In third world countries – let’s take Nigeria and Haiti as examples – electricity blackouts are routine.
Power outages sometimes last for more than a week in Haiti, where only about 25 percent of the Caribbean nation’s 10.9 million people are connected to the power grid.
And in Nigeria, a country more than 200 million people call home, power companies provide electricity to only 45 percent of households. Losing power about once a day in the West African nation is the norm.
But in the United States, 100 percent of households have access to electricity. More than 95 percent of power outages are weather-related – and they only last, on average, between 4 to 7 hours, according to the United States Department of Energy.
That’s one reason, the recent massive, pre-planned Pacific Gas and Electric (PG&E) blackout two weeks ago in California, the wealthiest state in the nation, was not only upsetting to most people, but also hard to accept and widely criticized.
“For years, PG&E has done a poor job on maintenance and tree clearing, and they’re still not even close to where they need to be,” said Sen. Bill Dodd (D-Napa), whose district was impacted by the blackout. “That fact, along with breakdowns in communication, are unacceptable. Sadly, poor performance by PG&E is par for the course, so it’s not surprising.”
The company is the largest electricity and natural gas power provider in the state serving some 16 million people from Santa Barbara and Kern counties in the South, up north to the Oregon state line, and east to the Nevada and Arizona borders.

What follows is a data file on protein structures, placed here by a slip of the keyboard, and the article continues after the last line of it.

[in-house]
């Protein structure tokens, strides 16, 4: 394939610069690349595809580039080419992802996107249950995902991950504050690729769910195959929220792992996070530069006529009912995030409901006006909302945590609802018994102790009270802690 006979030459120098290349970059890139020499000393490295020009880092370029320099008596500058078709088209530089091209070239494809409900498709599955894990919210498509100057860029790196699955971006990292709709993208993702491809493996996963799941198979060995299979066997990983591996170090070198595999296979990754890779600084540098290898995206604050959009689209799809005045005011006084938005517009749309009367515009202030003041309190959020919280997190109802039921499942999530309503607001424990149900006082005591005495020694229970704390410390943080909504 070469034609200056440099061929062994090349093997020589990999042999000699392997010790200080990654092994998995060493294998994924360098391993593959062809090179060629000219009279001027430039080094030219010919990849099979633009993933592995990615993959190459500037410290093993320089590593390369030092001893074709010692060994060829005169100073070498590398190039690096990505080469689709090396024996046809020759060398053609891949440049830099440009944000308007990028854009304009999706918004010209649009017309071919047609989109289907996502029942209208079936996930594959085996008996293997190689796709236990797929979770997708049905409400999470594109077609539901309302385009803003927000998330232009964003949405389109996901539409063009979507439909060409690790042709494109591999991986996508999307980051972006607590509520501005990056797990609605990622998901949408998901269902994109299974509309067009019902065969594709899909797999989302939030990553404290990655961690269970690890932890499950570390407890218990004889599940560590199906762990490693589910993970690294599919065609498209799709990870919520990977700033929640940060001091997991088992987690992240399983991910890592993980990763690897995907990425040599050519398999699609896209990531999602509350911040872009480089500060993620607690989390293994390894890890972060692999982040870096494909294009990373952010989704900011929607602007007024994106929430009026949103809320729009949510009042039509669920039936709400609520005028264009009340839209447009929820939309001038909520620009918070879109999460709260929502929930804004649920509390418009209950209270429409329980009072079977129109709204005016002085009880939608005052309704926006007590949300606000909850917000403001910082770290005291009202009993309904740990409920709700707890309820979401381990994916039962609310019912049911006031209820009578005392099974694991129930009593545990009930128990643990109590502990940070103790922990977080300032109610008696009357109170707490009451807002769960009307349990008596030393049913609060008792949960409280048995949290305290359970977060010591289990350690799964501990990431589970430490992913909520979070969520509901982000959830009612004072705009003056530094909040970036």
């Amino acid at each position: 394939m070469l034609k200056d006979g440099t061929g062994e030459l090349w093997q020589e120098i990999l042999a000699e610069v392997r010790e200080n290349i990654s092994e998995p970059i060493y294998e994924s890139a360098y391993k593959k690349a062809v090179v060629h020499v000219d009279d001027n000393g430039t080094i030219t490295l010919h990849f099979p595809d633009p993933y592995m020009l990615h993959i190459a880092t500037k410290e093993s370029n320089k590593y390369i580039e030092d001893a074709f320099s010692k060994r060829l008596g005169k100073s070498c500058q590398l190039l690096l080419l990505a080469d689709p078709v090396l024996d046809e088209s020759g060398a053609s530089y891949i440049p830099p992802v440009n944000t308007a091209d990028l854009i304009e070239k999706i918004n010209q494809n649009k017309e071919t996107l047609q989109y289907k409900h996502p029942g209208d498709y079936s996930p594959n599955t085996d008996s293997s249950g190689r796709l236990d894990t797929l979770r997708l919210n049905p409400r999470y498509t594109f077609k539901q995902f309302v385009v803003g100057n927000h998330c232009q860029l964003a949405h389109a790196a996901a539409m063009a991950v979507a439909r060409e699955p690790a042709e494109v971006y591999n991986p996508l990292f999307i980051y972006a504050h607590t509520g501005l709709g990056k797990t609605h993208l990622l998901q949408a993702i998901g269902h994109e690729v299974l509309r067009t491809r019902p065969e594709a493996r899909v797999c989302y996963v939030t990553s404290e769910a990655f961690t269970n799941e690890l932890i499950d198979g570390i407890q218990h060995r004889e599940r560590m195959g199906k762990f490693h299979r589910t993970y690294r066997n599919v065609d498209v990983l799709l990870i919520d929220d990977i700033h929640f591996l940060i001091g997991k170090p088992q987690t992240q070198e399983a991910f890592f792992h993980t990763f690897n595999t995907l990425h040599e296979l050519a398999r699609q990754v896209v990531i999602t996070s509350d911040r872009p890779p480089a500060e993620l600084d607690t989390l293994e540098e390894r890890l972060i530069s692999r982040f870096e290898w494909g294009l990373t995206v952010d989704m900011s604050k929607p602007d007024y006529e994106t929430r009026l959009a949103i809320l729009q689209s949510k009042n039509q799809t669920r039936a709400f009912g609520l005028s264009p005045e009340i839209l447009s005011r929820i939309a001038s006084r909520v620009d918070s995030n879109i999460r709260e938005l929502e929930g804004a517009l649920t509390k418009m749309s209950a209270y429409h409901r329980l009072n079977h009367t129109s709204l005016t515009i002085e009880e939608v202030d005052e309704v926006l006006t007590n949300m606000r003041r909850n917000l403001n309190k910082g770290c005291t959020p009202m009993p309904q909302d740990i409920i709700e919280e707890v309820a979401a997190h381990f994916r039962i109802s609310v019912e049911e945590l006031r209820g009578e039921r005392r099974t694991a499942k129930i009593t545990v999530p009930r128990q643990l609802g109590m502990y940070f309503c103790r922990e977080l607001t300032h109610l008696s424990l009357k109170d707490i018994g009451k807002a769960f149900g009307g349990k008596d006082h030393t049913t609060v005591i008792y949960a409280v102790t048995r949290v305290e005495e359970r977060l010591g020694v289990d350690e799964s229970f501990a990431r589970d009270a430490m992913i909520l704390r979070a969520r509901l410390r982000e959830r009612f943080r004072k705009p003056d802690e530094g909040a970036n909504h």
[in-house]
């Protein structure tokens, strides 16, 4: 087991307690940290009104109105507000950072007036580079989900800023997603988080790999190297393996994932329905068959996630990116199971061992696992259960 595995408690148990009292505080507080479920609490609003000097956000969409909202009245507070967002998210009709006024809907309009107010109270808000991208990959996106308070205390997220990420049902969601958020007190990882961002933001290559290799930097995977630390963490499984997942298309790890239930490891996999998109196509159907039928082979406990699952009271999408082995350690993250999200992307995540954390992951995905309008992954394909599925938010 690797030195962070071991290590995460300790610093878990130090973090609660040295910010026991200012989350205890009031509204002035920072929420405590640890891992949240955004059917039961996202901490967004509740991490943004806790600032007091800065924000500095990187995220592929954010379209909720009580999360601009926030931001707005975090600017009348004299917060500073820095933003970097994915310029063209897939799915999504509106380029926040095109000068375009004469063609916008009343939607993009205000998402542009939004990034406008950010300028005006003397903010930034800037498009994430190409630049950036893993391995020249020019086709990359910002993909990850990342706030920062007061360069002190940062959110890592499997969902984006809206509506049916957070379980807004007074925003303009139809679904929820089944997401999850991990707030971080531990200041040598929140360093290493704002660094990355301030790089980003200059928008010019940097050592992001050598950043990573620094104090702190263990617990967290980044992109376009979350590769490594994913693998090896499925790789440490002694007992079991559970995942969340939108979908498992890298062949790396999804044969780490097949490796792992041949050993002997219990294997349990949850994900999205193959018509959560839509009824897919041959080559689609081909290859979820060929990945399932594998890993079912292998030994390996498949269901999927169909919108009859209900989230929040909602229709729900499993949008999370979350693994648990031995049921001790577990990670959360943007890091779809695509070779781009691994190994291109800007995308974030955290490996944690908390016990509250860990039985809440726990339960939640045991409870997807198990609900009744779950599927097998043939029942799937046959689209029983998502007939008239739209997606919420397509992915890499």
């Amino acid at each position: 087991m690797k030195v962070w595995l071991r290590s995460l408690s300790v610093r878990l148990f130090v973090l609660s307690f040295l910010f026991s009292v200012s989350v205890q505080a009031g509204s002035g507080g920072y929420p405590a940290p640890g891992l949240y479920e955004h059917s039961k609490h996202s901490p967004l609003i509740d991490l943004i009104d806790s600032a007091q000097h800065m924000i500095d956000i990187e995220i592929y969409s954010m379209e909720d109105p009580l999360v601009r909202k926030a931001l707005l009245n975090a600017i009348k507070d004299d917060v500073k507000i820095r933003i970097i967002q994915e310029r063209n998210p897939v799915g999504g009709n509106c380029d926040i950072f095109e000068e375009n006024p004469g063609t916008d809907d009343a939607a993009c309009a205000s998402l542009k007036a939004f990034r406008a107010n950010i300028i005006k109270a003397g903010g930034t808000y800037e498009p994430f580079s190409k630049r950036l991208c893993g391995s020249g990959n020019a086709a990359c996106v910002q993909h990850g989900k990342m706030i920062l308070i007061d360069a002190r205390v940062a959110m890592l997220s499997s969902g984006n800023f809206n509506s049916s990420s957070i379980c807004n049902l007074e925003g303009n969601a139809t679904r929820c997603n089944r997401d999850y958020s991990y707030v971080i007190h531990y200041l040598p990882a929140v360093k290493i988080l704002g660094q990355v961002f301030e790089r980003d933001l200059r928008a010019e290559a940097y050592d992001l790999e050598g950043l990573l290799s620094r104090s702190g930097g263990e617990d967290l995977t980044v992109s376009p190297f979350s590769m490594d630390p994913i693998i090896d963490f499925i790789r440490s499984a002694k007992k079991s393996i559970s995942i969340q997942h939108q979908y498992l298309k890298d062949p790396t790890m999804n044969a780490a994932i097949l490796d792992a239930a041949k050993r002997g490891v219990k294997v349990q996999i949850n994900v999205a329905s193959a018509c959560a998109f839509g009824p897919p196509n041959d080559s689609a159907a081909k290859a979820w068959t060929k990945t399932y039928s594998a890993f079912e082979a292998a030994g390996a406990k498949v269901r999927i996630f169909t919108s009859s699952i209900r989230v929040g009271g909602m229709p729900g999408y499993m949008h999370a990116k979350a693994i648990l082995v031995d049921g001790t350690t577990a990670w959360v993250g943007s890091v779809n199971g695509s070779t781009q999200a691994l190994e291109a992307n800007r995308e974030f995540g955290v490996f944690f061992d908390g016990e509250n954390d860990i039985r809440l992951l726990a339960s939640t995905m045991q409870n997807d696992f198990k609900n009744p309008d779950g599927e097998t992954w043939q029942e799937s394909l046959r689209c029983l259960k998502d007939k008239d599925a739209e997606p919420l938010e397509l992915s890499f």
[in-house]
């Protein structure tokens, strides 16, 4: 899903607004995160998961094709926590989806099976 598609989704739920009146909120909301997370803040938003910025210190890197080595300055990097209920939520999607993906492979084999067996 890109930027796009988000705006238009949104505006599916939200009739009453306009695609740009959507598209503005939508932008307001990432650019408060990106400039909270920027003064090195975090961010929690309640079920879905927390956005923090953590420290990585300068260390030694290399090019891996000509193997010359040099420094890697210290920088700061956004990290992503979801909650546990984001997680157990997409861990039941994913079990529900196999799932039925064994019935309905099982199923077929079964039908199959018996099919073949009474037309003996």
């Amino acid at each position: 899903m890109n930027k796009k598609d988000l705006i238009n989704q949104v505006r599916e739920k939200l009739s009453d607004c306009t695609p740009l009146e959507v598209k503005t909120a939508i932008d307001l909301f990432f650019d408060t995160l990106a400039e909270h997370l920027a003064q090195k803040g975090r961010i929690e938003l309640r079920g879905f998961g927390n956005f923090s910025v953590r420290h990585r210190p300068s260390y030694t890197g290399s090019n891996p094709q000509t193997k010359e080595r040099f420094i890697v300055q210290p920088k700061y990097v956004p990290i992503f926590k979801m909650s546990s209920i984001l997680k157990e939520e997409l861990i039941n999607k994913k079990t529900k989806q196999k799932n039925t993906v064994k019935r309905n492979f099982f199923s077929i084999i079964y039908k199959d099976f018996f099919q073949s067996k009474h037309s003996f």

The P&G power outage, which lasted from Oct. 9 through Oct. 12, has been linked to three deaths. It affected more than 700,000 Californians in 35 counties and cost residents, businesses and the public sector over $2 billion dollars.
The blackout, the seventh scheduled one this year, impacted 39 hospitals, too.
PG&E resorted to cutting power, company spokespeople and executives explain, in designated areas of the state. Because the National Weather Service predicted heavy winds, high temperatures and dry air, the company feared those conditions would lead to disastrous wildfires if power lines – many of them supported by aging, worn-out transmission towers – were downed. They could spark, setting the dry vegetation ablaze, which could result in deaths and the destruction of property.
Last week, Gov. Newsom called the power outage “unacceptable.”
“Californians should not pay the price for decades of PG&E’s greed and neglect,” said Governor Newsom last week, slamming the investor-owned utility. “We will continue to hold PG&E accountable to make radical changes – prioritizing the safety of Californians and modernizing its equipment.”
Even as the utility company, one of the largest in the country, faces sharp criticism from state officials, it is defending its decision to cut power as a safety measure. PG&E also cautions that it may have to schedule rolling blackouts for the next 10 years while it updates equipment.
In a hearing before the California Utilities Commission (CUP) Friday, PG&E CEO Bill Johnson, along with nine other company executives, admitted the company’s shortcomings during the blackout and apologized for them. They also assured state officials that PG&E is taking measures – including updating its equipment, using technology to limit the target area of future blackouts and trimming trees near transmission towers – to minimize outages and prevent wildfires.